Anti-TNF levels in cord blood at birth are associated with anti-TNF type.
J Crohns Colitis. 2018 May 15;:
Authors: Kanis SL, de Lima A, van der Ent C, Rizopoulos D, van der Woude CJ
Background and Aims: Pregnancy guidelines for women with Inflammatory Bowel Disease (IBD) provide recommendations regarding anti-TNF cessation during pregnancy, in order to limit fetal exposure. Although infliximab (IFX) leads to higher anti-TNF concentrations in cord blood than adalimumab (ADA), recommendations are similar. We aimed to demonstrate the effect of anti-TNF cessation during pregnancy on fetal exposure, for IFX and ADA separately.
Methods: We conducted a prospective single center cohort study. Women with IBD, using IFX or ADA, were followed-up during pregnancy. In case of sustained disease remission, anti-TNF was stopped in the third trimester. At birth, anti-TNF concentration was measured in cord blood. A linear regression model was developed to demonstrate anti-TNF concentration in cord blood at birth. In addition, outcomes such as disease activity, pregnancy outcomes and 1-year health outcomes of infants were collected.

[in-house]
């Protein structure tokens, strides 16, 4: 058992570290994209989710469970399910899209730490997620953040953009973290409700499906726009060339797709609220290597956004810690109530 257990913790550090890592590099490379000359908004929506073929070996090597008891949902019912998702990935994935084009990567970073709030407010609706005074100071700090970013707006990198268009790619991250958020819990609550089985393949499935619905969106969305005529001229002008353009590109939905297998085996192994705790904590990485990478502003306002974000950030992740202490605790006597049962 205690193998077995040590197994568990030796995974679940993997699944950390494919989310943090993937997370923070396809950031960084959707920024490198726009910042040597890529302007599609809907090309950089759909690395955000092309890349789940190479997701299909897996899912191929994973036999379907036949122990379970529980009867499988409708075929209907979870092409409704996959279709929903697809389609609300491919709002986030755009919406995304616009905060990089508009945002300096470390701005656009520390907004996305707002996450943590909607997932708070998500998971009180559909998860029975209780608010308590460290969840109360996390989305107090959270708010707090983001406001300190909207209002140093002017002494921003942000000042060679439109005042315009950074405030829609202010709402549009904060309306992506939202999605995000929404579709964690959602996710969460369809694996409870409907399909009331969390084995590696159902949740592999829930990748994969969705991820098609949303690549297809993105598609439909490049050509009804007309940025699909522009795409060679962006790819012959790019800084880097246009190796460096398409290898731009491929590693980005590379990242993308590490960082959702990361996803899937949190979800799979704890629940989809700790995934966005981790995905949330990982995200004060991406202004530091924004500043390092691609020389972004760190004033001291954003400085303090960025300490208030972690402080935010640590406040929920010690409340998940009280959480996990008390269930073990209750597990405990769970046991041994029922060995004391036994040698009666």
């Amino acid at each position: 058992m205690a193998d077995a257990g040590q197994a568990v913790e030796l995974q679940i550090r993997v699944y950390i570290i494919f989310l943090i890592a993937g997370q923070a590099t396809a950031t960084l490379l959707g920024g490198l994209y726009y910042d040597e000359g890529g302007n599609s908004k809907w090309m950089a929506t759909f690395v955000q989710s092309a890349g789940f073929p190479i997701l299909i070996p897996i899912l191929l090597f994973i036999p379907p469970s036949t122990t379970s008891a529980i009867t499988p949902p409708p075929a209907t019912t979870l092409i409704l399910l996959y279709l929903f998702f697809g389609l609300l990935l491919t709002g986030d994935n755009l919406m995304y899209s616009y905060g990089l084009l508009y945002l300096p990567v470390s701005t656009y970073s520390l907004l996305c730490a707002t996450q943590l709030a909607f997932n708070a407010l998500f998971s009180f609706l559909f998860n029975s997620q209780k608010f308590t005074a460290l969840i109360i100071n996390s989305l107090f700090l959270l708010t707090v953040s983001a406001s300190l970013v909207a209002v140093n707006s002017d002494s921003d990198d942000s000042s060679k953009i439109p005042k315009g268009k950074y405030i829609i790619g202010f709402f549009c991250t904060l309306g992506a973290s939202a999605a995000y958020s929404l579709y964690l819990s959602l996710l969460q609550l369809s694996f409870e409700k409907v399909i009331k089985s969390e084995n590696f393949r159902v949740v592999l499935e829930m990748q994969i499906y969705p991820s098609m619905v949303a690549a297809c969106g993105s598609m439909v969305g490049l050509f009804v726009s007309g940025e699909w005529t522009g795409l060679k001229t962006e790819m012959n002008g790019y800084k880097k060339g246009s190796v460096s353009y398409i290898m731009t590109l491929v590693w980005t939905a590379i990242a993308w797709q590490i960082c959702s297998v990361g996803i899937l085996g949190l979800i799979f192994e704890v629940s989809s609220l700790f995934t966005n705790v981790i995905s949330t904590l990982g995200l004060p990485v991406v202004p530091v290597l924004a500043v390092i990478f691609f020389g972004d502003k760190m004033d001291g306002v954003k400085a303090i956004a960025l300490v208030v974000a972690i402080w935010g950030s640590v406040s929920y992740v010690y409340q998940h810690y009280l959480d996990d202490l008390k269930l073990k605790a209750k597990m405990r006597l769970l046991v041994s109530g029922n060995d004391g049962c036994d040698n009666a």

Results: We included 131 pregnancies that resulted in a live birth (73 IFX, 58 ADA). At birth, 94 cord blood samples were obtained (52 IFX, 42 ADA), showing significantly higher levels of IFX than ADA (p<0.0001). Anti-TNF type and stop week were used in the linear regression model. During the third trimester, IFX transportation over the placenta increases exponentially, however, ADA transportation is limited and increases in a linear fashion. Overall, health outcomes were comparable.
Conclusions: Our linear regression model shows that ADA may be continued longer during pregnancy as transportation over the placenta is lower than IFX. This may reduce relapse risk of the mother without increasing fetal anti-TNF exposure.
PMID: 29771301 [PubMed – as supplied by publisher]